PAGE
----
These are some of the facts and reasons why it is important to look at individual nation results from the trial and not lump everything together as the best indicator of truth.

  8. According to article on Medscape the previous recommendation against screening was age 75. It has been lowered to 70. Hopefully this will be explained in the documentation for the new “guidance”.

  9. Dear John:

    I haven’t read the Medscape article you are referring to, but the USPSTF’s 2012 recommendation was against screening for all men, regardless of their age, so I don’t know why anyone would think the new guidance had “lowered” the age to 75 years. It is possible that the Medscape article was referring to guidance from other organizations (e.g., the AUA), which (I think) suggests limited value of screening for men of 75 and over.

  10. Impressions of the USPSTF Draft Statement and Supporting Documents

    I have now read the draft statement, which is 16 pages long, and glanced at the Evidence Synthesis attachment, which has a nine page introductory segment plus 216 numbered pages. Whew!

    There is a lot to like in this draft, as well as some concerns I hope the Task Force will address:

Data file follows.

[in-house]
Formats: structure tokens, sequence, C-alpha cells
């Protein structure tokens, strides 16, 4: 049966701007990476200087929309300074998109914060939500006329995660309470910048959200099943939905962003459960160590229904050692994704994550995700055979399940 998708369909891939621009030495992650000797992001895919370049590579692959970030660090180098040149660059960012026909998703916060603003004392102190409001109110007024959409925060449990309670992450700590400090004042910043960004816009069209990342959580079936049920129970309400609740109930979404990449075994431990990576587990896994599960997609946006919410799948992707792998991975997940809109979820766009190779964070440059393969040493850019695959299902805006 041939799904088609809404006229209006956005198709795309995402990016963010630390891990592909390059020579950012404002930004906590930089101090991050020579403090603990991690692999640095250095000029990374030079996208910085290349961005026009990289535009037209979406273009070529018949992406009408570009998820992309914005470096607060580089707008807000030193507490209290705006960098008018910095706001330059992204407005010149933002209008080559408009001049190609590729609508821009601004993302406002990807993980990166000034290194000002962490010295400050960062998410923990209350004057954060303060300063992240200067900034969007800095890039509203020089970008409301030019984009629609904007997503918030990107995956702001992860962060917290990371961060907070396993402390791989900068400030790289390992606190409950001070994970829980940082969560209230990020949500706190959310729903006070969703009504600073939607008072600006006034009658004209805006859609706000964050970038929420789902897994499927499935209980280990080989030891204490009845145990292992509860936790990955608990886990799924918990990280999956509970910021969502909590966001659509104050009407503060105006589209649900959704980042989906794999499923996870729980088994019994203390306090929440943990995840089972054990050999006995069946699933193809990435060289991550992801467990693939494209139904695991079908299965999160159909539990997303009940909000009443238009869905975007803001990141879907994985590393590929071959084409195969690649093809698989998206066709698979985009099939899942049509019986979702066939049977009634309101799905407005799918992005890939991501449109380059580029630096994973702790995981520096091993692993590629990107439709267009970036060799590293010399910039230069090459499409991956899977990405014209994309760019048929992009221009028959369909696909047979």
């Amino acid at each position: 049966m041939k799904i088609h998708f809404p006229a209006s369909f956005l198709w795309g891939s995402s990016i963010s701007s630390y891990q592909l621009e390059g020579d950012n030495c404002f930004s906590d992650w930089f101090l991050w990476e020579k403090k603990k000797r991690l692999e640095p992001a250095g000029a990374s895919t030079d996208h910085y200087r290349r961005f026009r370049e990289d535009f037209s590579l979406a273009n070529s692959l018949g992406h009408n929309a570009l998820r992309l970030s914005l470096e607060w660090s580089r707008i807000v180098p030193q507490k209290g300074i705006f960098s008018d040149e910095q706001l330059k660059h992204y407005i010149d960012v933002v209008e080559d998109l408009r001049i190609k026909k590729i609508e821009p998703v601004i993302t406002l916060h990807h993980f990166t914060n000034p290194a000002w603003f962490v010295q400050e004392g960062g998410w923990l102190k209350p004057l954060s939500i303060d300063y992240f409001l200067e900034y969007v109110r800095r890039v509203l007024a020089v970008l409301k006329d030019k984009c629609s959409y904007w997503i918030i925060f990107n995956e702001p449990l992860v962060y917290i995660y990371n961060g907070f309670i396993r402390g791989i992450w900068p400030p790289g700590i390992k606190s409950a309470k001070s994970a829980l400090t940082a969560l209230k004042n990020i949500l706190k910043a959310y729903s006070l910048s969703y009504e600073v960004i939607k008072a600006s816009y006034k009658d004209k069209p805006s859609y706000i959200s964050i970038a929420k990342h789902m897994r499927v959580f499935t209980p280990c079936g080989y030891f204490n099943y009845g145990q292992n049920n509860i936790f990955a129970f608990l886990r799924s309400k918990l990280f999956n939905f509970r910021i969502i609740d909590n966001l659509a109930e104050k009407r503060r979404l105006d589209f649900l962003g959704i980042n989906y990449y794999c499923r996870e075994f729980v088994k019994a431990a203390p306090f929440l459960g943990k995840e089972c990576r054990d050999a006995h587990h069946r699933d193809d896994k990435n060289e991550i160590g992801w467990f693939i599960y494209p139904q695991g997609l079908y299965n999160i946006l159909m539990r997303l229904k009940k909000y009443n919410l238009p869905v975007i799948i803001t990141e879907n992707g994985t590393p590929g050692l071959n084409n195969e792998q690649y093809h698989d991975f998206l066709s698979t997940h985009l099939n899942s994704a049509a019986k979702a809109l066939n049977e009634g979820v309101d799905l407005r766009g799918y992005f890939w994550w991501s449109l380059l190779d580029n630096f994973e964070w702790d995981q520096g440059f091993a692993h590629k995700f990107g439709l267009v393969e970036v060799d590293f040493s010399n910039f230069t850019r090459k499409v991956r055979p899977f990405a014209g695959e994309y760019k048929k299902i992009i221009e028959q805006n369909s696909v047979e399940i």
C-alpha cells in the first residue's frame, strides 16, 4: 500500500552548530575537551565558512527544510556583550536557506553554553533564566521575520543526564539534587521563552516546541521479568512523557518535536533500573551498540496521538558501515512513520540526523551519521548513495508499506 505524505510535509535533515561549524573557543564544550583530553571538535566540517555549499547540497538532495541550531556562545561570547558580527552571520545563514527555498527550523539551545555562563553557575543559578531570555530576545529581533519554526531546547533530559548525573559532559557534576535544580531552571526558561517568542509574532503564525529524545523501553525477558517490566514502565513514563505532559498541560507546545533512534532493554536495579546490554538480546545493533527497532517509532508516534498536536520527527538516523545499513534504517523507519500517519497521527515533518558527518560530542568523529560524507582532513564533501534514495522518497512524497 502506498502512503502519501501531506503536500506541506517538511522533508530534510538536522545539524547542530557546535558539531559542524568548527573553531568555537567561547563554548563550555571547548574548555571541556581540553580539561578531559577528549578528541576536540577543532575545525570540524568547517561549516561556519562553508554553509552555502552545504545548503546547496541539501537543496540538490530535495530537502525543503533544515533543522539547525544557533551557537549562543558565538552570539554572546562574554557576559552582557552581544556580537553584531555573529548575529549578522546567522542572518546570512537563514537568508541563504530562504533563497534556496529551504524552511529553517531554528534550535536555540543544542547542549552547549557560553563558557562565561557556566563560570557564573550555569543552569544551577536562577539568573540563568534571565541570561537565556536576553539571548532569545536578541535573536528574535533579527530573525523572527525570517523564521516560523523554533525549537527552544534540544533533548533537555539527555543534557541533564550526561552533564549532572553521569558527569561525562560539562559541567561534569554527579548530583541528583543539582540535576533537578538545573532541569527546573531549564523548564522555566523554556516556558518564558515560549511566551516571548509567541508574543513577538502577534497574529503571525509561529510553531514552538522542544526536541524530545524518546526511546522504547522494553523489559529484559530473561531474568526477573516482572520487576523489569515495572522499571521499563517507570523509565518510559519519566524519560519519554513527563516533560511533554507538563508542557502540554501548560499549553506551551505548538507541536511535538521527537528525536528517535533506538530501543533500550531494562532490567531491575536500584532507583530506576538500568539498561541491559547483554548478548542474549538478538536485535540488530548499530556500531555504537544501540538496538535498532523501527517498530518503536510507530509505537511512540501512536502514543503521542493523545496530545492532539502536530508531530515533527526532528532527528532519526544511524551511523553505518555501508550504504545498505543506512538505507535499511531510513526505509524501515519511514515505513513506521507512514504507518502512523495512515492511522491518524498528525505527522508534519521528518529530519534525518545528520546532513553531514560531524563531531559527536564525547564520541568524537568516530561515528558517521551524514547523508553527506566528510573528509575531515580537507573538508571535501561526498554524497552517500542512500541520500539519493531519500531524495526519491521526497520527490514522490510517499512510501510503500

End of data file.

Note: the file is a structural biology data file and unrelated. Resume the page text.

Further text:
Grade “C”: The move from a grade “D” recommendation to a grade “C” recommendation is critically important and most welcome.

    Active surveillance: The current Task Force, in sharp contrast to the previous Task Force, understands active surveillance, its general role in reducing over-treatment, and the steeply rising trend in choice of active surveillance for appropriate patients. However, the draft document still emphasizes harms of diagnosis and treatment without adequate recognition that active surveillance basically wipes away harms of unnecessary treatment. I hope a lot of us will submit comments to the USPSTF on that. Also, the role of active surveillance as a staging tool to smoke out aggressive cancer that may be stealthy is not appreciated adequately: the Task Force’s faulty view is that there is no good way to assess whether an aggressive cancer is likely. While it’s true there is no simple and quick test, we know now that active surveillance is highly effective in smoking out stealthy aggressive cancer in a timely way, and active surveillance technology is ever-improving. The Task Force needs to grasp this central fact.

    More than just mortality: It is most welcome that this Task Force recognizes and reports the importance of preventing metastasis, a movement beyond a narrow focus on mortality that plagued the previous panel.

    The PLCO trial: This Task Force mostly recognizes that PLCO trial results are not useful in measuring the benefits of screening – a most welcome development. However, it still gets some minor, stray credit in the discussion of screening for African Americans.